Roxie!

There are certain parts of culture or personal experience that cannot be explained away.  Several of the English names chosen by my students is one example.  Didi is fine for a girl in English, but means little brother in Chinese, but female students chose it.  Zach is an acceptable boy’s name, but for some reason it’s ridiculously funny-sounding to the Chinese.  One of the few names that resulted in titters, even when students heard the name every day for attendance.  But the most marvelous name choice of all was Roxie.

She was a shy, retiring student who was very dedicated to her studies.  I don’t think I paid much attention to her (despite her English name) until one day in class she actually answered one fo my questions.  Student participation is always difficult to encourage, and I’m not sure she’s ever spoken in class before, but when I called on her she stood up and just didn’t stop.  I finally had to cut her off, and that even took awhile.  She was determined.

Roxie as a person was naive, but beautifully so.  She chose her English name in blissful ignorance and lived her life the same way.  Foolish notions sprung up in her mind fully formed, and once she set her mind to one of them, she would not be deterred.  I remember I took her to a coffee shop one afternoon, and told her I would buy her any drink on the menu she wanted.  Instantly she decided on whiskey, despite the fact that she hadn’t had alcohol before, excepting a few sips of the family’s rice wine at home.  I tried to convince her she wouldn’t like it, or that she should at least get something to chase the stuff – but no, she wanted whiskey, straight up.

I got it for her, and she didn’t like it, so I ended up drinking it instead, but the idea lingered.  I like thinking of her, mostly quiet and calm, with occasional precocious flashes that disturb and startle those around her.  I like the idea of life inspiration, some sudden fancy that comes to you and that you pursue beyond a whim.  I like the idea of fire, even if momentary, in a life.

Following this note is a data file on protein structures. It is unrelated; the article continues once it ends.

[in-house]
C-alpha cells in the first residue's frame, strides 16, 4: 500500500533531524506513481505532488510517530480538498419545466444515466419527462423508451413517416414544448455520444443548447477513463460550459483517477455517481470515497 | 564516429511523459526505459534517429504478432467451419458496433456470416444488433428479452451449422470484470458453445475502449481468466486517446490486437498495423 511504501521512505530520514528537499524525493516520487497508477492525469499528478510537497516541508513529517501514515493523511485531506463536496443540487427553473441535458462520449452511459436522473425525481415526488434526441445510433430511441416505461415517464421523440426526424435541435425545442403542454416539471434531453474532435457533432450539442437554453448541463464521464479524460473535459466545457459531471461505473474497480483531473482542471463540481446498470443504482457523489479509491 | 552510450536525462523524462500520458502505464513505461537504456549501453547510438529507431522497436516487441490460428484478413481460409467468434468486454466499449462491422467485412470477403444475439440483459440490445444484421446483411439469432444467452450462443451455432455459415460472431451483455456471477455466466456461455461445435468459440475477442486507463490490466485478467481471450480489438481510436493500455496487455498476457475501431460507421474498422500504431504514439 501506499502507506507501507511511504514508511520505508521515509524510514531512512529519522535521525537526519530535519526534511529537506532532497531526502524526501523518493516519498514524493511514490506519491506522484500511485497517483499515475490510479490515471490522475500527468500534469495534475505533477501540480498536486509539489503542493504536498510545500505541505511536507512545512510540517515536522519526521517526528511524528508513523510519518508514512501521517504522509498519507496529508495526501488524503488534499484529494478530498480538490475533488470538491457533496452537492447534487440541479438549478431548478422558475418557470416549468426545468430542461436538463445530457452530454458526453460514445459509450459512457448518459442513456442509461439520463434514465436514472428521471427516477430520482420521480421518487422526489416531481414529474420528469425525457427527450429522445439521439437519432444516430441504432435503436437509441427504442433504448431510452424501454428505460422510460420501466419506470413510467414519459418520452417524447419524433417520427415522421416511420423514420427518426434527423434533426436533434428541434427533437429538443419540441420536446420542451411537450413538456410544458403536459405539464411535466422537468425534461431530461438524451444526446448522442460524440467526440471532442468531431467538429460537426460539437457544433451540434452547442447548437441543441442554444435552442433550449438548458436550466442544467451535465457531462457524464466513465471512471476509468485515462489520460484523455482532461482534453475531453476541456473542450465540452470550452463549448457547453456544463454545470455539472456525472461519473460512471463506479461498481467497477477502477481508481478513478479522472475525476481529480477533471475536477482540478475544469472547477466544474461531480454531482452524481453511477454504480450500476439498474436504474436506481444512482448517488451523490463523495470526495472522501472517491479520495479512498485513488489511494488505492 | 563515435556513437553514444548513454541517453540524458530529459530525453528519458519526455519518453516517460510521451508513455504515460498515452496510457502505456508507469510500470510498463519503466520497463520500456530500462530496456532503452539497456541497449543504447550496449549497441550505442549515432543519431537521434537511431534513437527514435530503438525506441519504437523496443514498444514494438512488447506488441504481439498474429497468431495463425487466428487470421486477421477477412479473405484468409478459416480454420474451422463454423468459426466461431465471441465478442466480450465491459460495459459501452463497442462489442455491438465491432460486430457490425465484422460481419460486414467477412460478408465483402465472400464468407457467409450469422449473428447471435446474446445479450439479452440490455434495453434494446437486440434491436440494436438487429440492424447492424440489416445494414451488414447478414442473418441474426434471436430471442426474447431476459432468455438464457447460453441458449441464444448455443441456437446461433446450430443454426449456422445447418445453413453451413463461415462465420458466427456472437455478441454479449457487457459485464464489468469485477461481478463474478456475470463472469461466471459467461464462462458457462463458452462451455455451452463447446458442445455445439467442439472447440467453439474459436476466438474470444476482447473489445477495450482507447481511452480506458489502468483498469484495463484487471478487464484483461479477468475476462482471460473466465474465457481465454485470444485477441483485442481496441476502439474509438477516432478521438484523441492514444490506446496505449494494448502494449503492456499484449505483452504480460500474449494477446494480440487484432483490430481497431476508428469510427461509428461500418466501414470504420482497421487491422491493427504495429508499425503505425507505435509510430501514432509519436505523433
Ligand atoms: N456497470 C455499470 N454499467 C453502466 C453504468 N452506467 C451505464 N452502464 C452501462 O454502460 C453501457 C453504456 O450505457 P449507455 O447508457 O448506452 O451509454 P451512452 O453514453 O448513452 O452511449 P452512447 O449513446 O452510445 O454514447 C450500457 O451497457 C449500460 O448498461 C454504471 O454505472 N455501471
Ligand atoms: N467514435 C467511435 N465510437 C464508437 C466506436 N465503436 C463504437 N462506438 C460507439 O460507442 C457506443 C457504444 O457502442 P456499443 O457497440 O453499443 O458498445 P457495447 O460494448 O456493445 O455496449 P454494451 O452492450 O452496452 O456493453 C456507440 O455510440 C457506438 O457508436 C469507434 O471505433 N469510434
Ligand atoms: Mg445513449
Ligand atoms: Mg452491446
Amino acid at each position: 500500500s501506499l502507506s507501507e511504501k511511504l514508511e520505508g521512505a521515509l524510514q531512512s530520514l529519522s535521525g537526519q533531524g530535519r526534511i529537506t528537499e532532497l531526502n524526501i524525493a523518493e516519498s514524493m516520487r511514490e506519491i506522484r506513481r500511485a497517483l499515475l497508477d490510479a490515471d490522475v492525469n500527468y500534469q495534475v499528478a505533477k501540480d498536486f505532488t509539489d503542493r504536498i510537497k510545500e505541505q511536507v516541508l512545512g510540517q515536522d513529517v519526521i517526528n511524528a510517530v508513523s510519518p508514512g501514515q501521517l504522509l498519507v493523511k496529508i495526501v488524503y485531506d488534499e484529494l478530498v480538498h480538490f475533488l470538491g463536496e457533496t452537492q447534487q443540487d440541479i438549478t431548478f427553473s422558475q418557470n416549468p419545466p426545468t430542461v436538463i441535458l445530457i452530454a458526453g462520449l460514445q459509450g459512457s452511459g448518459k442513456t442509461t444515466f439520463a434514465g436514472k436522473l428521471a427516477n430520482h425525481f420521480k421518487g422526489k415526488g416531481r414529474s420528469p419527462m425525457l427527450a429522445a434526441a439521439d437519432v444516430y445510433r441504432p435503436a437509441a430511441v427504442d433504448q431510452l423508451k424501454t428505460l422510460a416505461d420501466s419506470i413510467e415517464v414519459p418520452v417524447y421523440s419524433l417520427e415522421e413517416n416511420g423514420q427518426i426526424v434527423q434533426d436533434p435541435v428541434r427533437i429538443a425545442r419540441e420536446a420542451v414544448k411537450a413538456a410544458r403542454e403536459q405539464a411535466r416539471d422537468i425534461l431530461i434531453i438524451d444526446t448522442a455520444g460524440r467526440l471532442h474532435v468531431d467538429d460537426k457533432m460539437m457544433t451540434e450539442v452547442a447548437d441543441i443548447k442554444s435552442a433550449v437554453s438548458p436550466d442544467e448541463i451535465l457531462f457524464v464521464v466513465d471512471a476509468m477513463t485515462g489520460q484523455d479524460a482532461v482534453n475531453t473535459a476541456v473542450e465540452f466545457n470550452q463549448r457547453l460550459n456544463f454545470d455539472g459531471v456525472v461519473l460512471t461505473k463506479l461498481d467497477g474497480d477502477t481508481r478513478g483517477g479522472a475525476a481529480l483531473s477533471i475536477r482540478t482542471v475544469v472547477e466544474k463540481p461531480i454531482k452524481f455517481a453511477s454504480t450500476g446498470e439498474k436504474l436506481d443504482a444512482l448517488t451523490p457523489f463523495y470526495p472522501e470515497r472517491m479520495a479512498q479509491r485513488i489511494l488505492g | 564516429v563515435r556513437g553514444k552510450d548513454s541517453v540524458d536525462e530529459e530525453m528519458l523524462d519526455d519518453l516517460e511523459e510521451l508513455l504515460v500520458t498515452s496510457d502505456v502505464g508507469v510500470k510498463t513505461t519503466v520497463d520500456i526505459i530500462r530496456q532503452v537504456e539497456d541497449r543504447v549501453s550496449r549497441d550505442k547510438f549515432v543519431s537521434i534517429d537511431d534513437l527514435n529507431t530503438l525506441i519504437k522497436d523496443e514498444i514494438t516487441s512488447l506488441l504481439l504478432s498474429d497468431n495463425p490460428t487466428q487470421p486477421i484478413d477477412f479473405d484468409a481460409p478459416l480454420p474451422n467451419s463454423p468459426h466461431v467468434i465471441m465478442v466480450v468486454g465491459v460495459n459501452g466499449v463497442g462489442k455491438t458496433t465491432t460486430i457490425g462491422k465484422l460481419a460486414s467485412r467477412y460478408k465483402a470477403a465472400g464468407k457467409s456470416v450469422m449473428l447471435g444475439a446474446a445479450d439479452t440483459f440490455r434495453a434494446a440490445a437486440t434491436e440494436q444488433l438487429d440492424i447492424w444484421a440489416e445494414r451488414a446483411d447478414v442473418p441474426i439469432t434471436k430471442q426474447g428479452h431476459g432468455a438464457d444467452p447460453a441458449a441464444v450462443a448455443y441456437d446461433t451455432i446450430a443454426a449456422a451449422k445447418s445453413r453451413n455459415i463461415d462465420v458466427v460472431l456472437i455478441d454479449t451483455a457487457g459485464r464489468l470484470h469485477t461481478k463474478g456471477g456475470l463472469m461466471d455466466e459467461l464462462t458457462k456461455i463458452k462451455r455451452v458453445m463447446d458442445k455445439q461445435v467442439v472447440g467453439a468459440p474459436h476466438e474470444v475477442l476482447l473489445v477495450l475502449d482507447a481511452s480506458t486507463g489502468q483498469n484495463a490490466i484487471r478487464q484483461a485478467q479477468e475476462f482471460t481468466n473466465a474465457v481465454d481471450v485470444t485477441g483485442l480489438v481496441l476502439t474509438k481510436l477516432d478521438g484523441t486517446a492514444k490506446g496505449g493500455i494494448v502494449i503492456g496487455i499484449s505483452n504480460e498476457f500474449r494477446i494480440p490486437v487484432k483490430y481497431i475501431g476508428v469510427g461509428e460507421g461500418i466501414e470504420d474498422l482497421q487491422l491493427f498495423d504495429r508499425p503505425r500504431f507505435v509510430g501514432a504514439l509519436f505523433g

Roxie and I still keep in touch.  She’s in grad school now, studying to be a translator and working part-time on the side.  I think she’ll do well – she’s always been a dedicated student.  Still, occasionally she manages to surprise me.  She writes:  ‘Last week, we went to a bar for fun. You must feel surprised. I drank some whisky, and got a little drunk. Anyway, it’s my first time to go there. I think it’s pretty fun.  Don’t worry about me. I know what is good for me, and I will work hard at all the goals in my life.’  Well.  What more can one ask?

The Santa man.

Being sick sucks.  Going to the doctor sucks.  Being sick and then having to go to the doctor really sucks.  You know it’s especially bad when 4 or 5 people in your office ask you if you’re dying in a single day.  But there are compensations.  Today, in my hours-long doctor experience, there were a few shining moments of rare goodness.

The first one would have to be the jolly old guy who I first saw in urgent care.  He introduced himself and he seemed to be one of those nurses who actually still enjoys his job.  He was, after all, jolly.  He sat me down and started asking all the usual questions: symptoms, allergies, medications, that kind of thing.  It’s a rare man who can ask you kindly if you’ve been having diarrhea.  Of course, he also had the requisite fluffy white beard and grandfatherly expression.

The second was the actual practitioner I saw.  For the five minutes I was there, I don’t think I got a word in edgewise, which is pretty amazing considering treatment is usually based on symptoms described by the patient.  I guess I managed to convey most stuff with a few dazed nods in answer to her questions.  But she did love to talk – about kids, dogs, neighbors, a co-worker of hers who also has wild allergies (of COURSE we discussed my steroid intake and her love of certain new asthma meds).  All in all, it was a little overwhelming, but for just five minutes, it was like a breath of force.  Bam!  Ego in the Freud sense.  And then afterwards you stumble out and hopefully discover you liked the whole experience after a little recovery time.

Of course, then I was waiting at the pharmacy for 45 minutes and lost all patience with the world, but who’s counting?  What would a doctor’s visit be without a heaping helping of frustration?